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Physiology (Bethesda). 2013 May;28(3):151-63. doi: 10.1152/physiol.00052.2012.

Nogo-A represses anatomical and synaptic plasticity in the central nervous system.

Author information

1
Brain Research Institute, University of Zurich, Switzerland. kempf@hifo.uzh.ch

Abstract

Nogo-A was initially discovered as a myelin-associated growth inhibitory protein limiting axonal regeneration after central nervous system (CNS) injury. This review summarizes current knowledge on how myelin and neuronal Nogo-A and its receptors exert physiological functions ranging from the regulation of growth suppression to synaptic plasticity in the developing and adult intact CNS.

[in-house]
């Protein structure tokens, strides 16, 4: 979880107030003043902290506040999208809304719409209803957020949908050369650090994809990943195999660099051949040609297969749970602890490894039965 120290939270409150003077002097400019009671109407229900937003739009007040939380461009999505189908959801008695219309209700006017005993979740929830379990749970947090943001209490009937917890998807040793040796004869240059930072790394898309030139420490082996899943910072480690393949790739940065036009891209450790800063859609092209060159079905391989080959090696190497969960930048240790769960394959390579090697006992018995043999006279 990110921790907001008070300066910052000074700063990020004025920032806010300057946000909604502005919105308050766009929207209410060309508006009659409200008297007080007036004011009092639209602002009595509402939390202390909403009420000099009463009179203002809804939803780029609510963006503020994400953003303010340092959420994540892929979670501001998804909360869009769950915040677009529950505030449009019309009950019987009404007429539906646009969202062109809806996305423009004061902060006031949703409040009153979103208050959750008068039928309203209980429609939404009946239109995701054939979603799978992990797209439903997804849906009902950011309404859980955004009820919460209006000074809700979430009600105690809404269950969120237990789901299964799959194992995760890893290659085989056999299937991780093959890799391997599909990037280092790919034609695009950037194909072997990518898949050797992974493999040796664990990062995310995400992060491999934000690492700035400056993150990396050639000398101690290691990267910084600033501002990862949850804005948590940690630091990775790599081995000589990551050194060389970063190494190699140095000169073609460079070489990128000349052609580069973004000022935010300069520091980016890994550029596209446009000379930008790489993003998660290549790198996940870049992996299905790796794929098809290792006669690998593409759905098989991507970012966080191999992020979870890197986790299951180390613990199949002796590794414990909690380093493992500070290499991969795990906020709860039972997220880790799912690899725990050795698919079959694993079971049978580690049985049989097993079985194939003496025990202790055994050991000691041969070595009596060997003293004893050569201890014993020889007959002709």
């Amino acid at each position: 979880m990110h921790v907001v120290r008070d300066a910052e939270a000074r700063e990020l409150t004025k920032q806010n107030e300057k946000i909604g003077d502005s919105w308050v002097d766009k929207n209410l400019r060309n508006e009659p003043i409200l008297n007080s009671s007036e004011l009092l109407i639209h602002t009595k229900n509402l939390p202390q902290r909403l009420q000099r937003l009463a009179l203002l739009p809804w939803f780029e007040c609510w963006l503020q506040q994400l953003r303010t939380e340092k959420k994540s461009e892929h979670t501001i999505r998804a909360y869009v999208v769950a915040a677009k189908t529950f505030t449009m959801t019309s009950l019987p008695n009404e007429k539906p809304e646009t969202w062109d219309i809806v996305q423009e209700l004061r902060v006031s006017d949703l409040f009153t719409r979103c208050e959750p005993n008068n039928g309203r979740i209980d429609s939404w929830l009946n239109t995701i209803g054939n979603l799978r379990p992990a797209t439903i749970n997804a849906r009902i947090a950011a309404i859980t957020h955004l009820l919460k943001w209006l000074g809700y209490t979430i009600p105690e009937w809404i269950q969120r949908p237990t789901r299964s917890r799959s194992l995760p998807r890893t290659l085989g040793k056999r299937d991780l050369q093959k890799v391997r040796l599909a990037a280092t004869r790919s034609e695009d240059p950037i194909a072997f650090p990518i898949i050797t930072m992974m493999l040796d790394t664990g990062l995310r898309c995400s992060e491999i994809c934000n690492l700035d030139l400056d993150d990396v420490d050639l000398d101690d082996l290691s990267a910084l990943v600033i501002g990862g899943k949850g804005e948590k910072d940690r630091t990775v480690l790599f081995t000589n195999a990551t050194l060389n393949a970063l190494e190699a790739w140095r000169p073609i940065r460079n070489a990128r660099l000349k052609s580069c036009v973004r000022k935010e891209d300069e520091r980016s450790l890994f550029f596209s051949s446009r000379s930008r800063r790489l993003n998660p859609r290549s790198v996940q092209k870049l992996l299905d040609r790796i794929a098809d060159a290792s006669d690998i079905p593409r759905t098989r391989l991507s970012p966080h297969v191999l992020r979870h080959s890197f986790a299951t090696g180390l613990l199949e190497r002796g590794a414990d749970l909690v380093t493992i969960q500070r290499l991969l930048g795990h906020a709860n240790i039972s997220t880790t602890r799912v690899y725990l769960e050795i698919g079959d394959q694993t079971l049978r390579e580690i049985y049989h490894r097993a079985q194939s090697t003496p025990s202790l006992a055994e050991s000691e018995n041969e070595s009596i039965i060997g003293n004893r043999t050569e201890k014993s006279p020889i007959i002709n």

PMID:
23636261
DOI:
10.1152/physiol.00052.2012
[Indexed for MEDLINE]
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